Upon execution, the Ryuk ransomware conducts a Sleep of several seconds and then checks whether it was executed with an argument. If such was passed, it will use it as a path to a file that is deleted using DeleteFileW. Based on the malware’s dropper code, this argument would be the path to the dropper itself. Following this, the ransomware will kill more than 40 processes and stop more than 180 services by executing taskkill and net stopon a list of predefined service and process names. These services and processes are mostly belonging to antivirus, database, backup and document editing software.
To make sure the malware is executed after reboot, Ryuk uses a straight forward persistence technique, whereby it writes itself to the Run registry key using the following command:
‘reg add /C REG ADD “HKEY_CURRENT_USER\SOFTWARE\Microsoft\Windows\CurrentVersion\Run” /v “svchos” /t REG_SZ /d’
It will then try to elevate to SeDebugPrivilege so as to have extended capabilities in subsequent actions and prepare for injection by forming an array of structures. Each entry in the array represents a running process in the system and contains the process’ name, PID, and a number which represents the account type of its owner (as outlined in the figure below). After putting the aforementioned process list together, Ryuk will iterate over it and try to inject a code to each process’s address space, as long as its name is not “explorer.exe”, “csrss.exe” or “lsaas.exe”, or is not run by NT AUTHORITY.
Ryuk uses a rather basic injection technique, whereby it first gets a handle on the target process using OpenProcess and allocates a buffer in its address space using VirtualAllocEx. The allocated buffer would have the size of the malware’s image and would be required to be positioned at the same base address.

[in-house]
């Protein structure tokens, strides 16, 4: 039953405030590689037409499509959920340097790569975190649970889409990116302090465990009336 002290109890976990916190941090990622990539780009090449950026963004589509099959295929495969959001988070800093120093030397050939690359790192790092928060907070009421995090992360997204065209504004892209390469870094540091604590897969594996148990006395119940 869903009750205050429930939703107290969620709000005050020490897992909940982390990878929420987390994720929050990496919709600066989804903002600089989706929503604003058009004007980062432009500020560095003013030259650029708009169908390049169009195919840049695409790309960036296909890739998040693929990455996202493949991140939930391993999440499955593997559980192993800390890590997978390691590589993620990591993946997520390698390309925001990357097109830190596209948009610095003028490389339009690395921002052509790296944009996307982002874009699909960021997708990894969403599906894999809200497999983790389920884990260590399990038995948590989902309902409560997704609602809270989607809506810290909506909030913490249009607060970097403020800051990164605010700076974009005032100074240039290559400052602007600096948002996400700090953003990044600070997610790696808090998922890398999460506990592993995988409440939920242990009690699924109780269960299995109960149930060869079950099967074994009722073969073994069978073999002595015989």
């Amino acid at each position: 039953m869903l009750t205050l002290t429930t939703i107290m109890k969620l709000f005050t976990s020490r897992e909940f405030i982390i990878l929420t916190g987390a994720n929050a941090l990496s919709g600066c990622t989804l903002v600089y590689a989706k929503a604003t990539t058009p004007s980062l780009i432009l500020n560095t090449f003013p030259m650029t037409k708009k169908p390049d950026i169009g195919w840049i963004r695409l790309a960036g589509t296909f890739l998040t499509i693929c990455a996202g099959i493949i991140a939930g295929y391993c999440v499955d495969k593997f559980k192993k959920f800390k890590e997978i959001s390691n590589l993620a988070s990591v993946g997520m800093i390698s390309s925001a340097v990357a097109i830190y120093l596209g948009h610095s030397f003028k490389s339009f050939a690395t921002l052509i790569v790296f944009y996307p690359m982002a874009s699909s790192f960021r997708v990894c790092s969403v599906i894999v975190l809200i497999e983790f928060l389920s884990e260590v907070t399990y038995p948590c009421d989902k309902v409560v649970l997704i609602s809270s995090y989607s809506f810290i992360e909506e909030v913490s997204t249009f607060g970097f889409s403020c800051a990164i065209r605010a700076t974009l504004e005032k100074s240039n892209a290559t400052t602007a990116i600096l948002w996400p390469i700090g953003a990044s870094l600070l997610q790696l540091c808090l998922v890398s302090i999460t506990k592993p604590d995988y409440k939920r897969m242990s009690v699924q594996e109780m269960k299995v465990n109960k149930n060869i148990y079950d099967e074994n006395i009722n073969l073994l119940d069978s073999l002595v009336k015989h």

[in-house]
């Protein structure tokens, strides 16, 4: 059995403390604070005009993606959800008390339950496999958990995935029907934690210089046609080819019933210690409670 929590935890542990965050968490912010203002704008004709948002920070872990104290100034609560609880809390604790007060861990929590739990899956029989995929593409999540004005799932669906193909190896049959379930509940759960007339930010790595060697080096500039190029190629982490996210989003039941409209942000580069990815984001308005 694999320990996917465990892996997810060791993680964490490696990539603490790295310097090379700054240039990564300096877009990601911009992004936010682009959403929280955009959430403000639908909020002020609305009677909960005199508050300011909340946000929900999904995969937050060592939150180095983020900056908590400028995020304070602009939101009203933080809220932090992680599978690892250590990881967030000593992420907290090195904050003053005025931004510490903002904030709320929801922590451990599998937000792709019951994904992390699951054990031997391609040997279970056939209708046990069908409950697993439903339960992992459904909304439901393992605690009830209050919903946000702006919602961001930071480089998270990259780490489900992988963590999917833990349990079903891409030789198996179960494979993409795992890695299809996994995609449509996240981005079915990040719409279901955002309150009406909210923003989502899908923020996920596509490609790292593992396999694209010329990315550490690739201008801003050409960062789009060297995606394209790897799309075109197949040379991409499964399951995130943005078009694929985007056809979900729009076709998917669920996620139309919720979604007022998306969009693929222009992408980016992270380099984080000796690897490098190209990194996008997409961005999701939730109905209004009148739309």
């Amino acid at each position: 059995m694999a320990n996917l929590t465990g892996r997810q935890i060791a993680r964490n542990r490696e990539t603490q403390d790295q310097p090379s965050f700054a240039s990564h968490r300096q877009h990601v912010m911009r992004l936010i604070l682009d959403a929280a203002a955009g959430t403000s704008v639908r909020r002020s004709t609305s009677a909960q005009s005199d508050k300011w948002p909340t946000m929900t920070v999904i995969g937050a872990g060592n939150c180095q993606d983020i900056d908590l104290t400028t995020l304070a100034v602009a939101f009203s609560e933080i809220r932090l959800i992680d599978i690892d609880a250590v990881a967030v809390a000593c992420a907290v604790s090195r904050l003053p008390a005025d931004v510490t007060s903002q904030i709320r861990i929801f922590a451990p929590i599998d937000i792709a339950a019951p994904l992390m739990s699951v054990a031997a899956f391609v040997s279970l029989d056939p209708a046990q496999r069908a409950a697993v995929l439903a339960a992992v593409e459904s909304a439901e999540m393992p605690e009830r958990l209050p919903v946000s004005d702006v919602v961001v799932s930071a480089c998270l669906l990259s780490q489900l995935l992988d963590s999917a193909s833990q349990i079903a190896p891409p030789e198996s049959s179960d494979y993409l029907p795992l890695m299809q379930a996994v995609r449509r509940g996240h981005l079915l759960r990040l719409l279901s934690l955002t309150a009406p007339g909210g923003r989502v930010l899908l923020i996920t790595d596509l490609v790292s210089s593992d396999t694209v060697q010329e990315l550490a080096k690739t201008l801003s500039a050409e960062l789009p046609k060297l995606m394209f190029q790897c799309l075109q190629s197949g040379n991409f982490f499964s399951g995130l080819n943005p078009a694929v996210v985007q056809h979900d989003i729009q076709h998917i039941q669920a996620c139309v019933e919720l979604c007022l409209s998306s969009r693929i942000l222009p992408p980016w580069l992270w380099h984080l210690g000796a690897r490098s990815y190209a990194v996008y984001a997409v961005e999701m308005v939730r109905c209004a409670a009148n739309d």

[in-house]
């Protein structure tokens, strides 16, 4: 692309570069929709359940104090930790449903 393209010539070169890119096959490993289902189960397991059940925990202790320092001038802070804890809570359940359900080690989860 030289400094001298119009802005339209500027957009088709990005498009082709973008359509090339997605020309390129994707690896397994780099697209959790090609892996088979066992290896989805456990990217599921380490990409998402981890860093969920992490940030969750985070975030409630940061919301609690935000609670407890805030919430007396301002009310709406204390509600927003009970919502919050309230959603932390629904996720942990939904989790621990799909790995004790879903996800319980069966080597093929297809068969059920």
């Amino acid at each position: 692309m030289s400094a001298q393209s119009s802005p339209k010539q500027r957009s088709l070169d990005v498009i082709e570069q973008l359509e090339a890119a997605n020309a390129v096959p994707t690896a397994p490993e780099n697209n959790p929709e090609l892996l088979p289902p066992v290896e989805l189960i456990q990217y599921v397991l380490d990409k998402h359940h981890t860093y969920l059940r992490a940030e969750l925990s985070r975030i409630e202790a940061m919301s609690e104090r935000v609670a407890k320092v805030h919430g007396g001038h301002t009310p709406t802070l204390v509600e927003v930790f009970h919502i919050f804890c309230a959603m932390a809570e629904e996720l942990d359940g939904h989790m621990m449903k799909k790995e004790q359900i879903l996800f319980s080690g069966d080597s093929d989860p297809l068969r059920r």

The malware will then write its current virtual image content into it and create a thread that will carry out some actions, as described in the next section. Note that by writing the virtual image into a requested buffer with a predefined allocation base, and with the lack of a proper code relocation procedure, Ryuk is taking the risk that the requested address is not available for allocation, thus causing a potential failure in the execution of the injected code.
In addition to local drives, Ryuk will also try to encrypt network resources. First, it will start their enumeration by calling WNetOpenEnum, and then allocate a zero-initialized buffer. This buffer will be filled throughout a call to the WNetEnumResource function. If the enumerated resource is a container for other resources, the ransomware will call its network resources enumeration function recursively. For each network resource found by Ryuk, the resource’s name will be appended and separated with a semicolon to a list that will later be used to encrypt these network resources.
Finally, Ryuk will destroy its encryption key and execute a .BAT file that will delete shadow copies and various backup files from the disk.
Ryuk Ransomware hashes (MD5):
Source : Ryuk Ransomware: A Targeted Campaign Break-Down - Check Point Researchc0202cf6aeab8437c638533d14563d35